•Recent reports of deaths allegedly resulting from alcohol consumption have raised public concerns about methanol poisoning.
•When the body metabolizes methanol, it produces toxic substances that may cause severe health issues if left untreated.
•It is highly advised to avoid purchasing and consuming alcoholic beverages that are either unlabeled, illegal, or from unknown sources.
(Updated on December 23, 2019) At least 11 people have been confirmed to have died from drinking coconut wine (or lambanog) in Rizal, Laguna. As of the latest update, over 300 people have been rushed to the hospital after consuming the popular local beverage. This isn’t the first incident of methanol poisoning reported over the last few months, though.
In July 2019, reports surfaced of two women who were rushed to a hospital. They allegedly experienced food poisoning after consuming Cosmic Carabao Gin, an alcoholic beverage. Days later, the Food and Drug Administration (FDA) ordered the seizure and confiscation of Cosmic Carabao Gin after samples tested positive for high levels of methanol. In an official statement, the manufacturer, Juan Brew, said that it would conduct its own investigation.
And in December 2018, a number of deaths were reported in Laguna, Antipolo, and Pampanga. Authorities found high levels of methanol in the samples of lambanog the victims had consumed.
To understand why methanol (or CH3OH) is so dangerous, it helps to know exactly what it is in the first place.
A deceptive killer
Chemically speaking, alcohol is any organic compound in which a hydroxyl group (-OH) binds with carbon. Methanol, having only one carbon atom, is the simplest form of alcohol. On the other hand, ethanol (the type of alcohol in beer, wine, and hard liquor) has two carbon atoms. (When we use the word “alcohol” in everyday language within the context of drinking, we’re referring to ethanol.)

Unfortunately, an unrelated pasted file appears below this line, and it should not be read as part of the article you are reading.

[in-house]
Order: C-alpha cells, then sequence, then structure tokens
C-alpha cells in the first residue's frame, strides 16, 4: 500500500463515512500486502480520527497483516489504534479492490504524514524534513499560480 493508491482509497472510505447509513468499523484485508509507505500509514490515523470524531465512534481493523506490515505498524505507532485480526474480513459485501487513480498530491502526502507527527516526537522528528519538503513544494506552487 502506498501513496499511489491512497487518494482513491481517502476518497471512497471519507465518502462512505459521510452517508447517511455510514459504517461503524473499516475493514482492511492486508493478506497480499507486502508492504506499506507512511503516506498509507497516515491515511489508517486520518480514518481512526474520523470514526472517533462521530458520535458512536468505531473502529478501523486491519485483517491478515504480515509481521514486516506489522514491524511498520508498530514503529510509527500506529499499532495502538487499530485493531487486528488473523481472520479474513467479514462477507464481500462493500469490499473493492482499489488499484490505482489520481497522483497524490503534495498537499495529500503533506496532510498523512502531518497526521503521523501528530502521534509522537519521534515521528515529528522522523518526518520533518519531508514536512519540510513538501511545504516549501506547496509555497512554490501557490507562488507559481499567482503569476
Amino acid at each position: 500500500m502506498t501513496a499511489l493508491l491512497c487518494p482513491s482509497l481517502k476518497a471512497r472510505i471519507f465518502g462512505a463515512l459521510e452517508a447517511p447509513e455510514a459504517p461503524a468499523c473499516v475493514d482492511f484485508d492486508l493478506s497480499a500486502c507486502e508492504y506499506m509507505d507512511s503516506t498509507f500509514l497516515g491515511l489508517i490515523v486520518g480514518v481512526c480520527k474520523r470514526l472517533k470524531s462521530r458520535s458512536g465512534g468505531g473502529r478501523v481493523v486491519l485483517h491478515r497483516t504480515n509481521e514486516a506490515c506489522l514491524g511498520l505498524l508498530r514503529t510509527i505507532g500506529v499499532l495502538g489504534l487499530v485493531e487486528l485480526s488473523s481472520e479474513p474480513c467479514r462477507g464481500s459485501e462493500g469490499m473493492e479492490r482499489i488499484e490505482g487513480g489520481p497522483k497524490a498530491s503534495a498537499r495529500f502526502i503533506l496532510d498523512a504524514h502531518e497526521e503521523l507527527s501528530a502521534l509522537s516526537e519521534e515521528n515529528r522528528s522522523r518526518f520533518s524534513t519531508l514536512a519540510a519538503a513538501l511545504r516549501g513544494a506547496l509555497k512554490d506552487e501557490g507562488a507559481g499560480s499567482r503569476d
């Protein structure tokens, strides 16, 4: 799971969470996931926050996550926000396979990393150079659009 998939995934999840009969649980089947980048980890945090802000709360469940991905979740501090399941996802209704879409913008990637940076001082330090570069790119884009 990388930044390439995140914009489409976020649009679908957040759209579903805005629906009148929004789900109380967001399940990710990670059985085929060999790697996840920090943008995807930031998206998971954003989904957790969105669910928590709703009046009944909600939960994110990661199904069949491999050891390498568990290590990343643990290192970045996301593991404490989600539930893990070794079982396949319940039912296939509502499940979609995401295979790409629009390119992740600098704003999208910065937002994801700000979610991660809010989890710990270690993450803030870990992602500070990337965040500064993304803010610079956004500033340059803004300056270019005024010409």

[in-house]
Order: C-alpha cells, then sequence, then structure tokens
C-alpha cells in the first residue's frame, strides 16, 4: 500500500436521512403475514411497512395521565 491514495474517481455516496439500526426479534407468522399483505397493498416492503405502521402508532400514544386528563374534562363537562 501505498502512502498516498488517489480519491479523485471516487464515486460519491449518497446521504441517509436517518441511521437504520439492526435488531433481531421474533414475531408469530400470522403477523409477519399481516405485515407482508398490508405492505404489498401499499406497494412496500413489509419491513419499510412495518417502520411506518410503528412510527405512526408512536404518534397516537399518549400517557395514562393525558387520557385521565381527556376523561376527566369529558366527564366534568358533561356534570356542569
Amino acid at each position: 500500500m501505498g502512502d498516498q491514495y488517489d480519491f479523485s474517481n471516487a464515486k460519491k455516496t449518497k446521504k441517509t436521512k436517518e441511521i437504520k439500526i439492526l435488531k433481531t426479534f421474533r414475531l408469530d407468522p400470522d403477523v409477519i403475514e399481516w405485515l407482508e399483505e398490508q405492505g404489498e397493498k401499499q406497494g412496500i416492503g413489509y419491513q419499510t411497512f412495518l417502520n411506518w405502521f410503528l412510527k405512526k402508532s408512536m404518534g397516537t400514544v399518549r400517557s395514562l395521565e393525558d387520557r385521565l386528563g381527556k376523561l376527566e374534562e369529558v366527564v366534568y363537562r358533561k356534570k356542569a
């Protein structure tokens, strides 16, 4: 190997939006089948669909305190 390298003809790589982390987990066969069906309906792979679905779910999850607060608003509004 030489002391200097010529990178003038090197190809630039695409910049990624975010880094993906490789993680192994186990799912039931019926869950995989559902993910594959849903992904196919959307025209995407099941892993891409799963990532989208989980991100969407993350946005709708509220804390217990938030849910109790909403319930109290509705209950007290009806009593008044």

Methanol is colorless, and it smells the same as ethanol. However, there’s a very important reason why we don’t want methanol in our drinks.
Various industries use methanol as antifreeze, solvent, and fuel. When mixed with alcohol, methanol acts as a denaturant (meaning it renders the alcohol unfit for drinking).
Both ethanol and methanol may result from the same fermentation process. The amount of methanol produced alongside ethanol tends to be too small to pose a serious health risk (although studies have shown that methanol may be responsible for bad hangovers).
Now, methanol in itself has low intrinsic toxicity. When the body metabolizes methanol, however, it also produces formaldehyde and formic acid, which are highly toxic compounds.
These compounds can cause life-threatening conditions if left untreated. During the first few hours, patients may experience drowsiness and unsteadiness. Headache, vomiting, and abdominal pain may soon develop, as well as hyperventilation and breathlessness.
In severe cases, victims may experience blindness, convulsions, and even death by respiratory arrest.
Unfortunately, because the signs of methanol poisoning aren’t immediately apparent, victims don’t always get prompt and proper medical attention.
Measures against methanol poisoning
According to the World Health Organization, blood methanol concentrations above 500 ppm (parts per million, which is also equal to milligrams per liter) is already associated with severe toxicity. Additionally, concentrations above 1500-2000 ppm will lead to death if untreated. The samples of Cosmic Carabao Gin tested by the FDA registered concentrations between 3,100 and 4,000 ppm.
It tends to be challenging to identify the cause of methanol poisoning, especially if the alcohol in question came from an unknown source.
As a precautionary measure, one should refrain from purchasing or consuming illegally distributed or unlabeled alcoholic beverages.
For your own safety, make sure to check the labels of alcoholic beverages before buying or consuming them. Look out for poorly printed labels or labels with typographical errors and broken seals, as they may have been tampered with.
Lastly, it is important to know the symptoms of methanol poisoning when they manifest. In such instances, seek medical attention immediately.
And of course, as the saying goes, drink responsibly. –MF
Author: May Lara Bea Labayog
Bea is an aspiring Food Technology student from UP Diliman. When not in the laboratory doing food analysis and processing, you can find her in some coffee shop writing research papers and science articles, maybe in her room watching her favorite series, in her tutees’ house teaching science and math, or in the movie house enjoying the present. She loves travelling but she hopes to find herself in the future practicing Food Laws.